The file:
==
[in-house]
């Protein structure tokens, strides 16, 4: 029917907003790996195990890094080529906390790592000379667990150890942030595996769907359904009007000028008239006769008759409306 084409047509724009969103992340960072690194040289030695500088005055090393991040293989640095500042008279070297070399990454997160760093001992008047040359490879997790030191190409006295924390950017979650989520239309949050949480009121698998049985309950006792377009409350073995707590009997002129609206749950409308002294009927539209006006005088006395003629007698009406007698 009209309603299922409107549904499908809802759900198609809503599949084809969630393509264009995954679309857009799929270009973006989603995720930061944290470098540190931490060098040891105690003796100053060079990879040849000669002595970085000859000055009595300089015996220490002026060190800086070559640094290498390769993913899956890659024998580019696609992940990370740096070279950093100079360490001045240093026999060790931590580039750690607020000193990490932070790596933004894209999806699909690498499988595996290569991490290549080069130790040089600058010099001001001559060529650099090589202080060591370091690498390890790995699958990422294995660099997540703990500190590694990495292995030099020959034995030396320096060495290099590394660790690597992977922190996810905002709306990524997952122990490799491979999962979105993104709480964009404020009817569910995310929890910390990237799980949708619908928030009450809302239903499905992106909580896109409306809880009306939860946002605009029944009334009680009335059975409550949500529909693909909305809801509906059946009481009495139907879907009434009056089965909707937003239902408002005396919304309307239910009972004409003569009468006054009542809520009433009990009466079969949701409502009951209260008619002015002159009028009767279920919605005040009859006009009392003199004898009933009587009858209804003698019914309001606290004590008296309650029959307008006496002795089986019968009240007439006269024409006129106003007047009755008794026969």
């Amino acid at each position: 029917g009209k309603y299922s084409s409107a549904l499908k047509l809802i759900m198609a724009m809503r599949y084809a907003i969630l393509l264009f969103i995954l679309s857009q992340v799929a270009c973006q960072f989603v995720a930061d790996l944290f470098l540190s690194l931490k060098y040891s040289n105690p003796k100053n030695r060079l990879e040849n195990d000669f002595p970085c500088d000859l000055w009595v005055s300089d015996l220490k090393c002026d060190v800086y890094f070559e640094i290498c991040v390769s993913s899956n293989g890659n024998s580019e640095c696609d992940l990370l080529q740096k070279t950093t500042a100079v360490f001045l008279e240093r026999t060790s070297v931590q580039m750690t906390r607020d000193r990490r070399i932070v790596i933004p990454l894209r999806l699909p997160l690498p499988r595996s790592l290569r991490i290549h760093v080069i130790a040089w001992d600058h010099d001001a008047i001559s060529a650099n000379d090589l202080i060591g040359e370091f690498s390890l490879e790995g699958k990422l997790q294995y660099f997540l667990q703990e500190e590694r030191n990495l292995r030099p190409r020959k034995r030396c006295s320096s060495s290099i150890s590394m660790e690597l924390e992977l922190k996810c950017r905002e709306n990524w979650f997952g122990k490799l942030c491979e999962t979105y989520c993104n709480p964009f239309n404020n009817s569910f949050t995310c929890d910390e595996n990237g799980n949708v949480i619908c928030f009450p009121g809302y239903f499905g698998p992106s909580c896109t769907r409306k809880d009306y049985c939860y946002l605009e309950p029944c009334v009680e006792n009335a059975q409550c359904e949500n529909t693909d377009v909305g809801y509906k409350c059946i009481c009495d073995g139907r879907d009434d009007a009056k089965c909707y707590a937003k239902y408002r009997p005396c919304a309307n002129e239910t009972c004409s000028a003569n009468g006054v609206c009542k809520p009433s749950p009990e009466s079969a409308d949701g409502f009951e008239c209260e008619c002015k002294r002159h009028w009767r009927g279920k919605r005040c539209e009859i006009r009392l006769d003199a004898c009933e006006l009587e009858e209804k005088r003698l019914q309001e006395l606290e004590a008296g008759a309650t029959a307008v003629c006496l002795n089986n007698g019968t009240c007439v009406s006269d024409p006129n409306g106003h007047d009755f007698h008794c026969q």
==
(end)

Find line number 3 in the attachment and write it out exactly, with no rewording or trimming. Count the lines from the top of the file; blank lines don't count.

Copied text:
């Amino acid at each position: 029917g009209k309603y299922s084409s409107a549904l499908k047509l809802i759900m198609a724009m809503r599949y084809a907003i969630l393509l264009f969103i995954l679309s857009q992340v799929a270009c973006q960072f989603v995720a930061d790996l944290f470098l540190s690194l931490k060098y040891s040289n105690p003796k100053n030695r060079l990879e040849n195990d000669f002595p970085c500088d000859l000055w009595v005055s300089d015996l220490k090393c002026d060190v800086y890094f070559e640094i290498c991040v390769s993913s899956n293989g890659n024998s580019e640095c696609d992940l990370l080529q740096k070279t950093t500042a100079v360490f001045l008279e240093r026999t060790s070297v931590q580039m750690t906390r607020d000193r990490r070399i932070v790596i933004p990454l894209r999806l699909p997160l690498p499988r595996s790592l290569r991490i290549h760093v080069i130790a040089w001992d600058h010099d001001a008047i001559s060529a650099n000379d090589l202080i060591g040359e370091f690498s390890l490879e790995g699958k990422l997790q294995y660099f997540l667990q703990e500190e590694r030191n990495l292995r030099p190409r020959k034995r030396c006295s320096s060495s290099i150890s590394m660790e690597l924390e992977l922190k996810c950017r905002e709306n990524w979650f997952g122990k490799l942030c491979e999962t979105y989520c993104n709480p964009f239309n404020n009817s569910f949050t995310c929890d910390e595996n990237g799980n949708v949480i619908c928030f009450p009121g809302y239903f499905g698998p992106s909580c896109t769907r409306k809880d009306y049985c939860y946002l605009e309950p029944c009334v009680e006792n009335a059975q409550c359904e949500n529909t693909d377009v909305g809801y509906k409350c059946i009481c009495d073995g139907r879907d009434d009007a009056k089965c909707y707590a937003k239902y408002r009997p005396c919304a309307n002129e239910t009972c004409s000028a003569n009468g006054v609206c009542k809520p009433s749950p009990e009466s079969a409308d949701g409502f009951e008239c209260e008619c002015k002294r002159h009028w009767r009927g279920k919605r005040c539209e009859i006009r009392l006769d003199a004898c009933e006006l009587e009858e209804k005088r003698l019914q309001e006395l606290e004590a008296g008759a309650t029959a307008v003629c006496l002795n089986n007698g019968t009240c007439v009406s006269d024409p006129n409306g106003h007047d009755f007698h008794c026969q």